After a Salon Turns Away a Physically Challenged Woman, a Stranger Makes a Beautiful Gesture
"She’s a girlie girl. She wants to look pretty. So why can’t she?"
“Beauty isn’t about having a pretty face,” begins a motivational quote. “It’s about having a pretty mind, a pretty heart, and a pretty soul. Oh, and pretty nails!”
That may well be Angela Peters’s motto. In July 2018, Peters, 36, rolled her wheelchair into a nail salon located at the Walmart shopping center in Burton, Michigan, with the idea of bedazzling her fingers. But Peters, who has cerebral palsy, was turned away. The salon (which is not owned by Walmart), she says, told her that they were afraid it would be too difficult to properly paint her nails given that her hands shook. What was meant to be a day of beauty bliss for Peters was now a disappointment.
Watching the interaction from a few feet away was a Walmart cashier about to go on her break. Ebony Harris, 40, recognized Peters as a Walmart regular. Now what she recognized in Peters was a kindred spirit. “She’s a girlie girl,” Harris told ABC12 of Flint, Michigan. “She’s just like you, me, my daughter, anybody. She wants to look pretty. So why can’t she?”
Harris approached Peters. “Do you want me to do your nails?” she asked.
A smile spread across Peters’s face. “Yeah!” Don’t miss these other 15 real-life acts of kindness that will warm your heart.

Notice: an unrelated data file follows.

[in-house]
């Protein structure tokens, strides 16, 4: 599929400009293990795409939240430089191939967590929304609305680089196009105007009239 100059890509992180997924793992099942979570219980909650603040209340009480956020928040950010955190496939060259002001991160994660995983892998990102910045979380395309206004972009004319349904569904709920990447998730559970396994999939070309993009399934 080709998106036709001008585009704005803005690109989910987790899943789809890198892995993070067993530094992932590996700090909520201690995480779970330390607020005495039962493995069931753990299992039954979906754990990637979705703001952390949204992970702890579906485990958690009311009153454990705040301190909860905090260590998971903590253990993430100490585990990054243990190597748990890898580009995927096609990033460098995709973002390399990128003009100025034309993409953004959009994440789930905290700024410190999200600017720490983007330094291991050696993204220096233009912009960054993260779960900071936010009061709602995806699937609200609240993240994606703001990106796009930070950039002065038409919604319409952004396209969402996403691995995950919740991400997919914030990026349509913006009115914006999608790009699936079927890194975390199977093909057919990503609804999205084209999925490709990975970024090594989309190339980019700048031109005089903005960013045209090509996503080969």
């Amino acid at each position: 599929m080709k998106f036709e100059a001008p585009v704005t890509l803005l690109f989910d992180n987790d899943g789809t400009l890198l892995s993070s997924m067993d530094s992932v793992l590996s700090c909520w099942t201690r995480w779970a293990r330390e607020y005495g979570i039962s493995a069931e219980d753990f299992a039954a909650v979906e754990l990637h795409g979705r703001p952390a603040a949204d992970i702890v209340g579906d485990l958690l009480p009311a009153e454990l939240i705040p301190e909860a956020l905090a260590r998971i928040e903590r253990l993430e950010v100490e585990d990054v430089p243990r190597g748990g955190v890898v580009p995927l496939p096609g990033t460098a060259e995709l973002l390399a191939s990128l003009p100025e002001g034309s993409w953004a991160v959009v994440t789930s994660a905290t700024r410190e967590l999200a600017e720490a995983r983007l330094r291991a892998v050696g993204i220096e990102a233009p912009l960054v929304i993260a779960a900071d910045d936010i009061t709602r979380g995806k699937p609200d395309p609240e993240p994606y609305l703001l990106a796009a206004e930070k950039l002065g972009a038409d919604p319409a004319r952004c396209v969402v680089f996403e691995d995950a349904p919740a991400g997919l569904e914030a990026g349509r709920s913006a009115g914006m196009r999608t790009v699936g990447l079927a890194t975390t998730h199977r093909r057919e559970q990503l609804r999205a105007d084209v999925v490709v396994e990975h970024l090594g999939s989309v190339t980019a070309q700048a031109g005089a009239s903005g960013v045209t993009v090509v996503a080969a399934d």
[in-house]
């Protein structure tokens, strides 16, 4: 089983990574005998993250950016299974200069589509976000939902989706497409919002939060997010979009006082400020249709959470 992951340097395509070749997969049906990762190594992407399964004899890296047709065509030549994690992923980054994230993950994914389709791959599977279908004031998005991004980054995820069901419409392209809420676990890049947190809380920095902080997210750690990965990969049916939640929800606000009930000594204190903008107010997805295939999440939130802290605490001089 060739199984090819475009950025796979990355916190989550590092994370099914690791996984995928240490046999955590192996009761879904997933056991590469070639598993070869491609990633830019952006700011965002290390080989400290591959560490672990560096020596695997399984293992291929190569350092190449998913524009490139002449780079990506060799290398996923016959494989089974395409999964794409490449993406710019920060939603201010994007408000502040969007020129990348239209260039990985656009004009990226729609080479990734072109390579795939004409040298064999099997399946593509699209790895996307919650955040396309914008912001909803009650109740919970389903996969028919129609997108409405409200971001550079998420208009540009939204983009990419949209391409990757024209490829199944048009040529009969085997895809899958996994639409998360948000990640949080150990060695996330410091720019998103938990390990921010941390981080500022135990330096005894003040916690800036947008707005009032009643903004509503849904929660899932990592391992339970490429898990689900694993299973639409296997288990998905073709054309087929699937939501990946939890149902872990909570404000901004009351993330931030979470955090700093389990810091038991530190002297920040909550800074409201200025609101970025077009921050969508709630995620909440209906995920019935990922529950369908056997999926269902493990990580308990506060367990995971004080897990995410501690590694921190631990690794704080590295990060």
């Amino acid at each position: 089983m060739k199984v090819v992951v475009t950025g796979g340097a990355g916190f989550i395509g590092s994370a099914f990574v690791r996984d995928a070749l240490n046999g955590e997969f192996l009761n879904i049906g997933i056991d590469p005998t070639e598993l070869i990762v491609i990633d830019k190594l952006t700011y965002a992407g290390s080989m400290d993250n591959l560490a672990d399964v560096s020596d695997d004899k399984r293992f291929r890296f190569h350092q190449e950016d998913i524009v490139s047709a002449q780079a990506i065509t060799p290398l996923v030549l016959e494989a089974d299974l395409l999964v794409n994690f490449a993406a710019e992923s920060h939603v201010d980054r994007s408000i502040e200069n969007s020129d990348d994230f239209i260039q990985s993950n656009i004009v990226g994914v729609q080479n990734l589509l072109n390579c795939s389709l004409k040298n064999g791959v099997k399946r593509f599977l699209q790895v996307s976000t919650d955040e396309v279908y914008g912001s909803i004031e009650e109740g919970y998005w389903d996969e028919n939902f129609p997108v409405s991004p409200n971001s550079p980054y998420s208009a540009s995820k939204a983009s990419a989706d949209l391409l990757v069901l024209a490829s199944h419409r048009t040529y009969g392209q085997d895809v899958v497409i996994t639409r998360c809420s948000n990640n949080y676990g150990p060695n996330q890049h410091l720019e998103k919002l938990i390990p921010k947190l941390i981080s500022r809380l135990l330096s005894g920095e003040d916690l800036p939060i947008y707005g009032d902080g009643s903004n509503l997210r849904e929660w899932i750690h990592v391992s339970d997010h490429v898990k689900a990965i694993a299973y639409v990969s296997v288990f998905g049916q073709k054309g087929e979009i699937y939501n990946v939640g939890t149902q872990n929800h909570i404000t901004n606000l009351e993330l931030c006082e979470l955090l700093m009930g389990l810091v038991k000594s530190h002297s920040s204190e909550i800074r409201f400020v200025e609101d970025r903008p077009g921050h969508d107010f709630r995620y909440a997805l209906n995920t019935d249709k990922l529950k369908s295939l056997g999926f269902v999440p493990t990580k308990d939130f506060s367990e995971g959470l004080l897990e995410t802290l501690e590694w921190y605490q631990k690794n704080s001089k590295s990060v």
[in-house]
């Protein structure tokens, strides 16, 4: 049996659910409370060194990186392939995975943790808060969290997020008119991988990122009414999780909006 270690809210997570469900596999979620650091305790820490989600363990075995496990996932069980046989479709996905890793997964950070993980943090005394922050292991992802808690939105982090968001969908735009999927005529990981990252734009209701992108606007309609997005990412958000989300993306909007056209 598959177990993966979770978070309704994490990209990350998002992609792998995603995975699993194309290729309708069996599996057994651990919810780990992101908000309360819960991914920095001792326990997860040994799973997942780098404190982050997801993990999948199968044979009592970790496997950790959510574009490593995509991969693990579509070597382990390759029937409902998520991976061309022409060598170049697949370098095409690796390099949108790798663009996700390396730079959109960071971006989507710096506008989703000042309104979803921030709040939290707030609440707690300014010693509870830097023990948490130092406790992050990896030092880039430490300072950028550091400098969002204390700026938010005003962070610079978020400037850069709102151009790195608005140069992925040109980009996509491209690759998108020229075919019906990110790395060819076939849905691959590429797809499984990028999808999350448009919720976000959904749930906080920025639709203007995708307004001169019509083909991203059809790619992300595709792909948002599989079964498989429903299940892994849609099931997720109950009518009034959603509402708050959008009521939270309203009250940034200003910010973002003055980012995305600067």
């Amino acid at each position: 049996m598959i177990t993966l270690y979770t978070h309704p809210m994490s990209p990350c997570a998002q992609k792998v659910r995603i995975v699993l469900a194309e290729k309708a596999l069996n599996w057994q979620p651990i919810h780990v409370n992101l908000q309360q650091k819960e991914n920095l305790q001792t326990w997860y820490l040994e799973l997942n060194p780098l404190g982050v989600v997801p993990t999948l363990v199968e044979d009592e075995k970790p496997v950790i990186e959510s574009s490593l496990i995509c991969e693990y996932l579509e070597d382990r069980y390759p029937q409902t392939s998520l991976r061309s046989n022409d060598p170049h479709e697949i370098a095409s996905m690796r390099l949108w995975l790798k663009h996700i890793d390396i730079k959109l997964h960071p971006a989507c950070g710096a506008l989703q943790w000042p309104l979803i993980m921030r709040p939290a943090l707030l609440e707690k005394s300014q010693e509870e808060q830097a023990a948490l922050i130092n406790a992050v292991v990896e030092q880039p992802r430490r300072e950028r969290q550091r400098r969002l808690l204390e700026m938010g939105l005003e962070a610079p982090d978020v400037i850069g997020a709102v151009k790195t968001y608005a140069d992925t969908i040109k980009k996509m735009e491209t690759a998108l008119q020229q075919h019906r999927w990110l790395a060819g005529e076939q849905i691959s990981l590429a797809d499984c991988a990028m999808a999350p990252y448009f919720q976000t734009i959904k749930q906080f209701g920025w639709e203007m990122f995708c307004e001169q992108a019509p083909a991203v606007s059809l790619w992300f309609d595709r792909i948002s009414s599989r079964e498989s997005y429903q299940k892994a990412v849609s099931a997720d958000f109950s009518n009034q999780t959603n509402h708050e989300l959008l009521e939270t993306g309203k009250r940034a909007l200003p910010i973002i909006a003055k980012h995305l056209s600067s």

Harris escorted Peters into the beauty aisle, where they shopped for nail polish. They settled on a bright blue—a statement color that would catch every eye. They then made their way into a neighboring Subway, found a table for two, and set up shop. Harris gently took Peters’s hand into hers and carefully began painting her nails.
“She moved her hands a little bit, and she kept saying she was sorry,” Harris recalls. “I told her, ‘Don’t say that. You’re fine.’”
If anything, the shoe was on the other hand, as it were. “I was a little nervous and was shaking because I didn’t want to mess her nails up,” Harris admitted to ABC News. “I told her she’s a blessing to us, to anybody, not just me. She makes me look at life and appreciate it much more than I have.”
A fellow Walmart employee stopped by to suggest that the blue nails could do with a little extra zing. So they added some glitter polish. Check out these other 12 true stories that will restore your hope in humanity.
EE Berger for Reader's Digest. Location: Courtesy Subway
Watching it all with awe and admiration was Subway employee Tasia Smith. What struck her most was the ease and gentleness displayed by Harris as she painted Peters’s nails, all the while chatting as if they were old friends. Smith was so taken by the scene that she wrote about it on Facebook. “They were so patient with her,” she wrote. “Thank you to the Walmart workers for making this beautiful girl’s day!”
Peters, who runs a poetry website, heavenlypoems.com, harbors no bitterness toward the nail salon that turned her away. (The salon claims they denied Peters service because they were too busy.) “When people do us wrong we must forgive,” Peters wrote on Facebook. “I just [want to] educate people that people with different challenges, like being in a wheelchair, can have our own business and get our nails done like anyone else.”
Though in Peters’s case, there was certainly something special about this manicure. Flaring out her fingers to better show off her nails, she told ABC12, “I’m like, ‘Wow! These are amazing!’” Feeling inspired? Try these powerful ways to give back without breaking the bank.